Starting the Taper: Prepping for the Portland Marathon

September 22, 2015 Comments (1) The Blog

Running and Statistics: A 4th Grade Perspective

As I write this, it’s a sunny, late September Tuesday. I completed a run shortly before picking my son up from school. On the drive home, he asked a few questions about his math homework. The class is learning about estimating and rounding.

One question read, “In the 2010 New York City Marathon, 42,429 people finished the race and received a medal. Before the race, the medals had to be ordered. If you were the person in charge of ordering the medals and estimated how many to order by rounding, would you have ordered enough medals? Explain your thinking.”

My son wanted to know what I thought. Hmm. Tricky question. As it stated, only the finishers are given medals. But how many would actually finish? How could you know that before the race had started? The question didn’t note how many had registered for the race. That would have been helpful, as I’m fairly certain for every paid registration, a medal is ordered for that possible finisher. Again, something not covered in the question.

So I commented that the race organizers would at least know how many people had registered and that would probably be more than the number who actually finished. His answer — and disclaimer that his father is a runner — is priceless. 🙂


I started thinking about an equation to actually calculate projected medals. There are a few moving parts and uncertainties here, of course. Looking at the past four years of people who registered (r1, r2, r3, r4) and dividing each by the actual finisher counts (f1, f2, f3, f4), summing and diving that by 4 for the average of all four years, then increasing that count by 5%, you just might have a sense for what this year’s numbers could look like (before registrations are all counted), plus a little padding:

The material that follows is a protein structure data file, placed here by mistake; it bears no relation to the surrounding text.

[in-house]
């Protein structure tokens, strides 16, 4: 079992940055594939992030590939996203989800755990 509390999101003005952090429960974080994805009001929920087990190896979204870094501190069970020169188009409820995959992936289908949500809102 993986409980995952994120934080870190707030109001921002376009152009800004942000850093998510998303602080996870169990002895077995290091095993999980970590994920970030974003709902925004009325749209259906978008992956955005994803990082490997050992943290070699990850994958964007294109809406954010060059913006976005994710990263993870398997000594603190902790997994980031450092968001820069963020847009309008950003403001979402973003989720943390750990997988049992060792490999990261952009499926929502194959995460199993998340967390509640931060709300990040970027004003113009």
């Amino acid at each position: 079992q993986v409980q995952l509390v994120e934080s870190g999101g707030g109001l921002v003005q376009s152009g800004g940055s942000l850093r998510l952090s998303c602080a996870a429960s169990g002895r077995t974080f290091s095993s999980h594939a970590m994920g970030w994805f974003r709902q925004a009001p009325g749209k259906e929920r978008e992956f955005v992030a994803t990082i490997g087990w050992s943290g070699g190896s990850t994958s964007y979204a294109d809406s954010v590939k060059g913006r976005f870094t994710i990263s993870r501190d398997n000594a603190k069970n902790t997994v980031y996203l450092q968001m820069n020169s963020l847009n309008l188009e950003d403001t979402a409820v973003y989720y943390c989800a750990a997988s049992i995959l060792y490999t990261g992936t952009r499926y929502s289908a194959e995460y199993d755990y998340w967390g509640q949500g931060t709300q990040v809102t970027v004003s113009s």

m = (r1/f1) + (r2/f2) + (r3/f3) + (c4/f4))/4 * 1.05

Other variables are all the last-minute registrations, whether it’s already sold out, if the medals have to be ordered well in advance… and the kinds of beer (and hopefully, cider) that would be served in the beer garden afterwards. You know, the things that matter.

I did say this blog would be about more than just running. 😉

– David

Please follow and like us:

One Response to Running and Statistics: A 4th Grade Perspective

  1. Angela says:

    The best part of the finish line: seeing you cross and the cider, of course

Leave a Reply

Your email address will not be published. Required fields are marked *

This site uses Akismet to reduce spam. Learn how your comment data is processed.